California State Assemblymen Paul Fong (D-Cupertino) and Jared Huffman (D- San Rafael) have introduced a bill (A.B. 376) that would prohibit the possession, sale, trade, and distribution of shark fins. Apparently in demand for shark fin soup, “the ingredient is very high in mercury and the FDA warns that it could be dangerous to consumers’ health,” according to a joint press release issued by the lawmakers.
Calling shark finning “a senseless act” in which fins and tails are cut from living sharks with the remainder of the fish thrown back in the ocean, Huffman noted that the practice “can seriously destabilized the food chain” because of sharks’ predatory status “in ocean ecosystems around the world.” Although shark finning is illegal under federal and California statutes, Fong called those laws “insufficient when we have species of sharks depleted up to 90 percent. The demand for shark fin is growing and the worldwide shark population is depleting to extinction rates. I say it is time to remove shark fin from the menu.”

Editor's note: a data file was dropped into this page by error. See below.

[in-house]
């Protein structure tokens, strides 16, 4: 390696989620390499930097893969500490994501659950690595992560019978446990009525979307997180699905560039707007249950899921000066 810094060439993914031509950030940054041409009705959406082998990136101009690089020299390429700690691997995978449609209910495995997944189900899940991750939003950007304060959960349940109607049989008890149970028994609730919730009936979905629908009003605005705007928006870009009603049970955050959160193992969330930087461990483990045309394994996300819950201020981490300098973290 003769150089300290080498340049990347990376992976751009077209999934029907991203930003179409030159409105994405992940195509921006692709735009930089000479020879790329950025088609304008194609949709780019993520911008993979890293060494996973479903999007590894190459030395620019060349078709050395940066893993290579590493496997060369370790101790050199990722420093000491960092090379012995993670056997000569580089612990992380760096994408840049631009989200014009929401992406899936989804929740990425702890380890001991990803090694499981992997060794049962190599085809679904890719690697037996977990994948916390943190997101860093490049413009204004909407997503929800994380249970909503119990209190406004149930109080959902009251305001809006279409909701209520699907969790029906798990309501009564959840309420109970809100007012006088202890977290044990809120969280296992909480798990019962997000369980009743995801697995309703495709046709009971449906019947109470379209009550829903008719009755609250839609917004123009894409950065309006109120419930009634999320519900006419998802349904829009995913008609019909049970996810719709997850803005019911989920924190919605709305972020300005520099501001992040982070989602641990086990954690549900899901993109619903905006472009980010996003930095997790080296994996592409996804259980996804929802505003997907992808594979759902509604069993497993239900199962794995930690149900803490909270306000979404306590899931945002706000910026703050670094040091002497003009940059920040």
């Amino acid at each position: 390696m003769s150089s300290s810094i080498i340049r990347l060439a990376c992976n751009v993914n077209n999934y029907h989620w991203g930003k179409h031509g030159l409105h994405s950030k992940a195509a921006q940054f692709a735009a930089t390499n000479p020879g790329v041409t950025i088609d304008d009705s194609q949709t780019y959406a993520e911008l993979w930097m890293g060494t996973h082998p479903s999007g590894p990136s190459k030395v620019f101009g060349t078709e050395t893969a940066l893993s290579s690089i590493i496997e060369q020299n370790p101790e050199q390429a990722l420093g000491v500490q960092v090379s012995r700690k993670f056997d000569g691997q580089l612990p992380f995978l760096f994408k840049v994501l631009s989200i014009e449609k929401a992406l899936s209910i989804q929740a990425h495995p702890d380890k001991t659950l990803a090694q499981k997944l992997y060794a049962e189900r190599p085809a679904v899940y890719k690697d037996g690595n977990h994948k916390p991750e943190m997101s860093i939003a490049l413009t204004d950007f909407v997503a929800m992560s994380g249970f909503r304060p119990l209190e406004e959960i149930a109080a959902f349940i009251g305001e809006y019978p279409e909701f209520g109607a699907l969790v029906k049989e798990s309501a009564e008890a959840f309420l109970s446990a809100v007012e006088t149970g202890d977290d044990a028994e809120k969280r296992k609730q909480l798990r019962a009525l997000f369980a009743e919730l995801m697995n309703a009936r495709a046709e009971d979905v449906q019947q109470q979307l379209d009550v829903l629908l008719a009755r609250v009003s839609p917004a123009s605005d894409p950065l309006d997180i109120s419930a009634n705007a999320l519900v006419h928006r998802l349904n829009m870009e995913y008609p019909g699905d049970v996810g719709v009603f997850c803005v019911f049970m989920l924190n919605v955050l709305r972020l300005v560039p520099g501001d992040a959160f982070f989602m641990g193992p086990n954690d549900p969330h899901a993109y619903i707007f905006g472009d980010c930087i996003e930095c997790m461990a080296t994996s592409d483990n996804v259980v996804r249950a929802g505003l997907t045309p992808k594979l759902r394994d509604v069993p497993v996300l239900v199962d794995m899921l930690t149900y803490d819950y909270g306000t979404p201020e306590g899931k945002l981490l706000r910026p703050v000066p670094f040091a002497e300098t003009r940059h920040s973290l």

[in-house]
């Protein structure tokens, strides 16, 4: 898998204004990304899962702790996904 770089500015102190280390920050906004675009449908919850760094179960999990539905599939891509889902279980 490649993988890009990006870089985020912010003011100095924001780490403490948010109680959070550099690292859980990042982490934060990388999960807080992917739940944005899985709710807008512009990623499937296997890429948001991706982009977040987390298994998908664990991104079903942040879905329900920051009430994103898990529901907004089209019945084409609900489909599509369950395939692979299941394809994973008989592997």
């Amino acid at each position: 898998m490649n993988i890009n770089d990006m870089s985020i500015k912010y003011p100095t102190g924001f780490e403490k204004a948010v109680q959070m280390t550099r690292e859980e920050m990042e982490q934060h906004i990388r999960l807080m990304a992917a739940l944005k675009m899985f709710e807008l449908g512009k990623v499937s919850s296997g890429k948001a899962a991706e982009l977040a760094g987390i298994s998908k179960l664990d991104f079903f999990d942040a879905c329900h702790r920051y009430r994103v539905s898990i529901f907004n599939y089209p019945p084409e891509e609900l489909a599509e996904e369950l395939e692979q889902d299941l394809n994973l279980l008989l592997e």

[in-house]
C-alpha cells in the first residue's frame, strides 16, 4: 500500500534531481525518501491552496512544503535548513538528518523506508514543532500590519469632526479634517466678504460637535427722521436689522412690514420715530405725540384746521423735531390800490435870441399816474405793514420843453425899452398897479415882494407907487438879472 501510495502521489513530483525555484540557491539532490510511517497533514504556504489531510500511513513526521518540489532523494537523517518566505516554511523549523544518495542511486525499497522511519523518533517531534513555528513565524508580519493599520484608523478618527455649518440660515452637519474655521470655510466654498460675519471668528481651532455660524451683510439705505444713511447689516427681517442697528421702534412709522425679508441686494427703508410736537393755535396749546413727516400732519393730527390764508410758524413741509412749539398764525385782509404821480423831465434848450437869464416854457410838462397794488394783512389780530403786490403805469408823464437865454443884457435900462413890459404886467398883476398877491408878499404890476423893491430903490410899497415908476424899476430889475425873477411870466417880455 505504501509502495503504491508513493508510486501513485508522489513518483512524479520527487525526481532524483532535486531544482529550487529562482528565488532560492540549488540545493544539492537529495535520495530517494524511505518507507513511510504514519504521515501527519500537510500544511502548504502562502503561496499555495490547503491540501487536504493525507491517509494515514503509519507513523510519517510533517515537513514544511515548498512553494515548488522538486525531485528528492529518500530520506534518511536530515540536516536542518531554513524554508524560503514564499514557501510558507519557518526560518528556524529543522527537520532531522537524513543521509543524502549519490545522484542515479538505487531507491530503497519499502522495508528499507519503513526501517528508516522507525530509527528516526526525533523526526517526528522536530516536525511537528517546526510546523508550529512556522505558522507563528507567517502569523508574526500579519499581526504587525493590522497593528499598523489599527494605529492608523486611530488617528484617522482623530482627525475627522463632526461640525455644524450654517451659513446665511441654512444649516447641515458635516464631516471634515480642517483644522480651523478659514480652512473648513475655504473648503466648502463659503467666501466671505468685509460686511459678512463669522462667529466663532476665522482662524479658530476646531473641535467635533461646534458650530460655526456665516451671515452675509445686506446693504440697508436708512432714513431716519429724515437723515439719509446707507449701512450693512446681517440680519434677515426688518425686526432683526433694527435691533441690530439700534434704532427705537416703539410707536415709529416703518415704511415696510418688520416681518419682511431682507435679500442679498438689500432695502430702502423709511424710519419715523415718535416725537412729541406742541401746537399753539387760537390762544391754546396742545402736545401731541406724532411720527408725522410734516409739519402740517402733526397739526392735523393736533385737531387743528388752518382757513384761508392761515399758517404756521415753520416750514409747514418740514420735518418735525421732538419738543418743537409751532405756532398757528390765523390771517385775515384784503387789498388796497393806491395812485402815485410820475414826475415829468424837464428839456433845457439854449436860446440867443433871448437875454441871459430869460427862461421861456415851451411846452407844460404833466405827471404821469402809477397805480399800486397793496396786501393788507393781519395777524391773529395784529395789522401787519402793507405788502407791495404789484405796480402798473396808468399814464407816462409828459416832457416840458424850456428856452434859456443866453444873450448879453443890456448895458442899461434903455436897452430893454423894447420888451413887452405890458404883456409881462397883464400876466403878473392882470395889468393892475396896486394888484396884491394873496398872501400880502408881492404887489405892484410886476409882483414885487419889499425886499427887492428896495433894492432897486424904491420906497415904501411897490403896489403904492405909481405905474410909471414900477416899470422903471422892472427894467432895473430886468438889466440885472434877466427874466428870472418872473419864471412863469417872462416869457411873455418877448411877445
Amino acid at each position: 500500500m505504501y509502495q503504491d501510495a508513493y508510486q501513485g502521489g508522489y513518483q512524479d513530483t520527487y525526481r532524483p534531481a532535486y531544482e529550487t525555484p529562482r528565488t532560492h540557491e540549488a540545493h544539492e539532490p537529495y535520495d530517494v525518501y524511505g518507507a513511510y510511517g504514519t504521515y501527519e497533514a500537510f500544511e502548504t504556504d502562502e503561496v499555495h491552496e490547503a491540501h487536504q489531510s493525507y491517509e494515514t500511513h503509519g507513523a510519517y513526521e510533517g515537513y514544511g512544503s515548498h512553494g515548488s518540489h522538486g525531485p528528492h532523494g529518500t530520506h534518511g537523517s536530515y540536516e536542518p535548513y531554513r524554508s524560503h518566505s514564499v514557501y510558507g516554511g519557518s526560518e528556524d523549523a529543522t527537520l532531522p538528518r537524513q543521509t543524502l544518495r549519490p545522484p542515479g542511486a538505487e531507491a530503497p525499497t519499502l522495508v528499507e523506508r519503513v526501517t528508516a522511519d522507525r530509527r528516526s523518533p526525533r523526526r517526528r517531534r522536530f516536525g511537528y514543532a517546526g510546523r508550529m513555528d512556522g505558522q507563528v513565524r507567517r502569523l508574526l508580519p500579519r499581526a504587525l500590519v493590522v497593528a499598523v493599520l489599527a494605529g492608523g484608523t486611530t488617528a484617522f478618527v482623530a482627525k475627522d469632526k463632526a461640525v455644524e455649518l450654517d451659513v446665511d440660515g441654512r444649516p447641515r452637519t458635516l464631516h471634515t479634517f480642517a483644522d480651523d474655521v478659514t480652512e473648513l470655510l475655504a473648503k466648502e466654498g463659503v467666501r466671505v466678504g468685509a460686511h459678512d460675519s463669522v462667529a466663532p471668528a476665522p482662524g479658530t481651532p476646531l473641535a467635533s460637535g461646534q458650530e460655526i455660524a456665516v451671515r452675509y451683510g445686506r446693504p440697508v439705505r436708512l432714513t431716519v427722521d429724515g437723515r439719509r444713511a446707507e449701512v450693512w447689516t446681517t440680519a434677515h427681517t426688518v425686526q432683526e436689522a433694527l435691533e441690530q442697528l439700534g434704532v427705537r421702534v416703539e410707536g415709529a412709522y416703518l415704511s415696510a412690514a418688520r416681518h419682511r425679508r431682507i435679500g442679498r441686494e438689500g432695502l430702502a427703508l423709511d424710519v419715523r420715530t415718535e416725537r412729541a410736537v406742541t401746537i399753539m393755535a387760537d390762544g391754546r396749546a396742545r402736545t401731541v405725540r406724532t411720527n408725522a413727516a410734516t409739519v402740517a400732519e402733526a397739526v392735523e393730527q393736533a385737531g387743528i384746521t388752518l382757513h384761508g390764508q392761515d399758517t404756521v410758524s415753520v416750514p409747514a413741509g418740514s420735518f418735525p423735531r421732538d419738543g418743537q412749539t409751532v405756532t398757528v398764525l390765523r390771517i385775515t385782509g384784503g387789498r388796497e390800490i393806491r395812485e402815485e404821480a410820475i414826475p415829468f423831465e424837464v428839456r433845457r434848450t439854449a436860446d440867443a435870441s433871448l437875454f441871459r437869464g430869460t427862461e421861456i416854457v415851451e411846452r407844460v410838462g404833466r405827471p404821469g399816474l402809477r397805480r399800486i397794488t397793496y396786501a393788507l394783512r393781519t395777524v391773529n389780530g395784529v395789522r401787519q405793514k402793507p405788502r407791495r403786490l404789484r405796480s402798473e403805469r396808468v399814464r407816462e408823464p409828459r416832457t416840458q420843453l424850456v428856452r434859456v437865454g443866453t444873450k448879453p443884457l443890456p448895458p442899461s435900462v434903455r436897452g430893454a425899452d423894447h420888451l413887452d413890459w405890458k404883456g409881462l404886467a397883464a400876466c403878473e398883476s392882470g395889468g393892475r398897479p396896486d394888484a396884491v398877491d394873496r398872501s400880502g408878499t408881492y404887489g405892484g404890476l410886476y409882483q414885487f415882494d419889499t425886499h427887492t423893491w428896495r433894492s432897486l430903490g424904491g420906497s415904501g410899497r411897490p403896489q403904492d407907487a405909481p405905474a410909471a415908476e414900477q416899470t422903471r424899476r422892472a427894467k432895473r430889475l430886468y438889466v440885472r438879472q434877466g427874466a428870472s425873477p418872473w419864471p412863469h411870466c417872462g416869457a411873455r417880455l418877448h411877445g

California State Senator Leland Yee (D-San Francisco) has opposed the bill, calling it “the wrong answer to a legitimate problem.” Although concerned about overfishing of sharks, Yee said that the “proposed state law to ban all shark fins from consumption—regardless of species or how they were fished or harvested—is the wrong approach and an unfair attack on Asian culture and cuisine. Some sharks are well-populated and many can and should be sustainably fished.” See Fong/Huffman and Yee Press Releases, February 14, 2011.